Almost two years have passed since Liu Xiaobo, the poet, professor and political dissident, won the Nobel Peace Prize (becoming the first person from mainland China to receive the distinction). However, Beijing was not pleased by Liu’s award, as he is currently serving an eleven-year prison sentence for “incitement of subversion.” Ironically, that bogus charge is a twisted sort of honor unto itself. Far from a criminal, Liu is the foremost advocate of human rights and political freedom in China today. And his writing is subversive inasmuch as it is revolutionary. With amazing courage, Liu speaks truth to power by demanding that the Communist Party respect what he calls “human dignity.” Unlike many contemporary Chinese writers, Liu refuses to censor himself or to turn away from controversial subjects. And for his audacity and outspokenness, the authorities awarded him with his third and longest stint in prison.
Since the Award Ceremony in Oslo on 10 December 2010—which neither Liu nor his family were able to attend—Liu Xiaobo’s name and his story have become more well-known in the West. Yet Liu’s poetry and prose remain relatively unknown, in spite of the fact that he has published hundreds of essays and seventeen book-length collections. Part of the problem is that much of Liu’s work has not been translated into English. Fortunately, an impressive new collection entitled No Enemies, No Hatred: Selected Essays and Poems (Belknap Harvard) gives the anglophone reader a chance to sample some of Liu’s best writing. And the collection is unlikely to disappoint. Liu’s prose style is simultaneously clear and poetic. He has a knack for making eloquent proclamations. “In transitions toward liberal democracy,” Liu writes, “the splendor and strengths of nonviolent resistance are plain to observe: although people must still deal with tyranny and the suffering that it causes, they can respond to hate with love, to prejudice with tolerance, to arrogance with humility, to degradation with dignity, and to violence with reason.” At the center of all his work is this commitment to nonviolence, human dignity and the moral imperative to speak one’s mind—regardless of the consequences.
Certainly, Liu has earned himself a place among the likes of Václav Havel (who provides the foreword to No Enemies, No Hatred) as one of the great literary dissidents of modern times. While reading No Enemies, No Hatred, the reader may breeze through Liu’s poems and linger on his essays. This seems to be the fate of many writer-dissidents; their literary contributions tend to be overshadowed by their political work. Take Havel, for instance: his essays and political career, not his plays, made him famous.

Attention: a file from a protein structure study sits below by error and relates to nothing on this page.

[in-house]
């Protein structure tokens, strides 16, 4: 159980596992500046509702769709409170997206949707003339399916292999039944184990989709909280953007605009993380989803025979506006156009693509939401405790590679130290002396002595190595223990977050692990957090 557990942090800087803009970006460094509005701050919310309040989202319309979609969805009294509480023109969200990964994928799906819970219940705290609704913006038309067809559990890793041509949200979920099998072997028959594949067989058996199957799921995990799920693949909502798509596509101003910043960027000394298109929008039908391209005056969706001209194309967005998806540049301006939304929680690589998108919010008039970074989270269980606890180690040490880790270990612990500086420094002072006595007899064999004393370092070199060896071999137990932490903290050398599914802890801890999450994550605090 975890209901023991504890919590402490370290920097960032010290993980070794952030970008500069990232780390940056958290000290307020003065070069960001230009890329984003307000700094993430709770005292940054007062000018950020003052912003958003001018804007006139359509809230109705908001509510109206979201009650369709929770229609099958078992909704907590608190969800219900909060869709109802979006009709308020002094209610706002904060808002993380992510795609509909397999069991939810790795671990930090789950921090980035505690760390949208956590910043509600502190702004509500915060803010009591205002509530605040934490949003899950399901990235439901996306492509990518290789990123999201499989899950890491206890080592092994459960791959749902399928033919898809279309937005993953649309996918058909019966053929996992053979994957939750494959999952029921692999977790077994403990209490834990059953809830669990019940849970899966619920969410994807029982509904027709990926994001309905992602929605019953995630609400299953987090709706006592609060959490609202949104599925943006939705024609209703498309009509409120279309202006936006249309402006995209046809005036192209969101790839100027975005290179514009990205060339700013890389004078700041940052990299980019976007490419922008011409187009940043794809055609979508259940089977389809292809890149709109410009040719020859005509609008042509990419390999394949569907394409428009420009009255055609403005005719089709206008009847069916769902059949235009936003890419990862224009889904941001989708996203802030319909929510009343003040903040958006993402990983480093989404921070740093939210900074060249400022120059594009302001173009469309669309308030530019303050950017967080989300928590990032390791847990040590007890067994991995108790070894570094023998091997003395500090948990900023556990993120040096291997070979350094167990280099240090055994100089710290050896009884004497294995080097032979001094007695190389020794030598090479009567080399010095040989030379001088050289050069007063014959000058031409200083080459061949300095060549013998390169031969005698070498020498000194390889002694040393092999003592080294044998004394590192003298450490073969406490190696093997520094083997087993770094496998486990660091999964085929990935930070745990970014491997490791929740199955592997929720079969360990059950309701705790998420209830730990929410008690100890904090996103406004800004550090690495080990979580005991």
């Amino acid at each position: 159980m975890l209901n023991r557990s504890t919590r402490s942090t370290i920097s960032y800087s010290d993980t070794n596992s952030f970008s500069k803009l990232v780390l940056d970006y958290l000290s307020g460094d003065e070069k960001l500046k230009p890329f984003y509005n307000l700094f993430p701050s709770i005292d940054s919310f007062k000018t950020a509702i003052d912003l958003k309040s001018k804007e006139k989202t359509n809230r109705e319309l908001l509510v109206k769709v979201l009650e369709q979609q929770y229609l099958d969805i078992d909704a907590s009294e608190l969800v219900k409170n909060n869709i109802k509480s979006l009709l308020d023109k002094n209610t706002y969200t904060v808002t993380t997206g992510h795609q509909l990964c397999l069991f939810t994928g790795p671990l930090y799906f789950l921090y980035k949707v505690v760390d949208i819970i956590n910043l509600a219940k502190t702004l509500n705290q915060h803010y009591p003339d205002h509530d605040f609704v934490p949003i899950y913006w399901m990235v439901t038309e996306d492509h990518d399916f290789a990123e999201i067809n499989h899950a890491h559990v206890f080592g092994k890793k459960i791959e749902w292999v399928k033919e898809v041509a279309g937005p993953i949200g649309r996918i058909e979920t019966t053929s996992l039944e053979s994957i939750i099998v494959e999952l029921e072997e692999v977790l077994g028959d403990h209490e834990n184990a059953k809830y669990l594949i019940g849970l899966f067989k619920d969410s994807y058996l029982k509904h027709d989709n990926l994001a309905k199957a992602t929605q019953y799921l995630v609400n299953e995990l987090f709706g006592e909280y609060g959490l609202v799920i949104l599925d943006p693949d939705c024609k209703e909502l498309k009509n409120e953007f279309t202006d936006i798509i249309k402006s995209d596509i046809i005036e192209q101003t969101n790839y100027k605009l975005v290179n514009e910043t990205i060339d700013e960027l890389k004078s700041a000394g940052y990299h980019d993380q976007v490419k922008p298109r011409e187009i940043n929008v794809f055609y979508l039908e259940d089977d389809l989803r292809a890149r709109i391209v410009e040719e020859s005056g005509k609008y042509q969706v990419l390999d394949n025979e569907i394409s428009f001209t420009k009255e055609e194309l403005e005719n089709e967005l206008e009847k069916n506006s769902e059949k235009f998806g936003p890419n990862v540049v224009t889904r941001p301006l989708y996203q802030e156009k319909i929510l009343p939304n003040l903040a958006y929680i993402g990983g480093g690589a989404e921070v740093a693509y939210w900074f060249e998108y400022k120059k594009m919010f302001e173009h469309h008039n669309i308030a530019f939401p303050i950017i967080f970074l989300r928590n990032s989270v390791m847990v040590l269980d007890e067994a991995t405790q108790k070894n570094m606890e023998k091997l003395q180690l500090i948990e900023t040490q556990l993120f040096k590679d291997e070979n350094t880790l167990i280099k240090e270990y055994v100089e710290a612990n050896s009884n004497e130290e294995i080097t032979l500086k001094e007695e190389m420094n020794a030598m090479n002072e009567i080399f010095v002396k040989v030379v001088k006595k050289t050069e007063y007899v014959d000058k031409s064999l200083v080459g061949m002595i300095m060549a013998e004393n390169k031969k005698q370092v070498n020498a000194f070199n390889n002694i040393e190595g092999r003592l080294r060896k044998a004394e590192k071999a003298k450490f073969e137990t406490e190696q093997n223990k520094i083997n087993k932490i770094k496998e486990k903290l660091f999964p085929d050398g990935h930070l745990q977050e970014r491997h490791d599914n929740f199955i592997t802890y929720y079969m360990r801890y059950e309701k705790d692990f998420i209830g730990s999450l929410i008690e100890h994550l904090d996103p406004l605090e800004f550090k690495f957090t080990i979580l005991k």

However, it would be a mistake to overlook Liu’s poetry, for they are the best expression of Liu’s eclectic mind. Almost all the poems included in No Enemies, No Hatred were written while Liu was serving a three-year sentence in a labor camp in the nineties. Far from reeducating Liu, one must assume that the camp environment gave him the chance to contemplate many disparate (and sometimes forbidden) topics: massacre victims, Vincent Van Gogh, Immanuel Kant, St. Augustine and Jesus. And accompanying Liu through it all is his wife, Liu Xia, to whom he dedicates nearly all his poems. In this reviewer’s mind, Liu’s best lines are the ones written directly to Liu Xia, like these from a poem entitled “Your Lifelong Prisoner”:
I’ll never give up the struggle for freedom from the oppressors’
jail, but I’ll be your willing prisoner for life.…
I grope in the dark
and use the wine you’ve drunk
to write poems looking for you
I plead like a deaf man begging for sound
Let the dance of love intoxicate your body
I always feel
your lungs rise and fall when you smoke
in an amazing rhythm
you exhale my toxins
I inhale fresh air to nourish my soul
It is a shame to think that such a soul is currently behind bars. Unfortunately, Liu’s situation appears unlikely to change. In October the Communist Party will undergo its largest leadership change in ten years. Moreover, President Hu Jintao and Prime Minister Wen Jiabao will relinquish their respective titles for the first time in twenty years. During this time of transition, the Chinese leadership probably will not do anything to rock the boat. It is some consolation to know that his work is being read. And hopefully one day it will be read in China too.
Liu Xiaobo, winner of the 2010 Nobel Peace Prize, is a Chinese writer and human rights activist.
Matthew Dreiling recently graduated from Pacific Lutheran University, where he studied English literature and politics. He currently lives in New York.